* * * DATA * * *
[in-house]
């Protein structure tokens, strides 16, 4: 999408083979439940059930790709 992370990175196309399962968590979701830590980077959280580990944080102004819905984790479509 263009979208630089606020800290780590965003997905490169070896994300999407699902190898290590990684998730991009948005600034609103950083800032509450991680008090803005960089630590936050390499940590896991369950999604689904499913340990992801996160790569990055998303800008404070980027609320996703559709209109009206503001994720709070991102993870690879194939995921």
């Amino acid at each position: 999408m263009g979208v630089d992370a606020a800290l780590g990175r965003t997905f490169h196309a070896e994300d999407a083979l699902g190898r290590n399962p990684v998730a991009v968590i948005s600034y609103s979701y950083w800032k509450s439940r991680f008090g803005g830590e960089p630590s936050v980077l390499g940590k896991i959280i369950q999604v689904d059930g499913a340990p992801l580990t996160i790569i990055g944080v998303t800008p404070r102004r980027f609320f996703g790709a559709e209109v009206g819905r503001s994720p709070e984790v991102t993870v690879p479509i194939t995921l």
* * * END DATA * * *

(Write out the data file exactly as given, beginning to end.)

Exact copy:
[in-house]
């Protein structure tokens, strides 16, 4: 999408083979439940059930790709 992370990175196309399962968590979701830590980077959280580990944080102004819905984790479509 263009979208630089606020800290780590965003997905490169070896994300999407699902190898290590990684998730991009948005600034609103950083800032509450991680008090803005960089630590936050390499940590896991369950999604689904499913340990992801996160790569990055998303800008404070980027609320996703559709209109009206503001994720709070991102993870690879194939995921």
């Amino acid at each position: 999408m263009g979208v630089d992370a606020a800290l780590g990175r965003t997905f490169h196309a070896e994300d999407a083979l699902g190898r290590n399962p990684v998730a991009v968590i948005s600034y609103s979701y950083w800032k509450s439940r991680f008090g803005g830590e960089p630590s936050v980077l390499g940590k896991i959280i369950q999604v689904d059930g499913a340990p992801l580990t996160i790569i990055g944080v998303t800008p404070r102004r980027f609320f996703g790709a559709e209109v009206g819905r503001s994720p709070e984790v991102t993870v690879p479509i194939t995921l």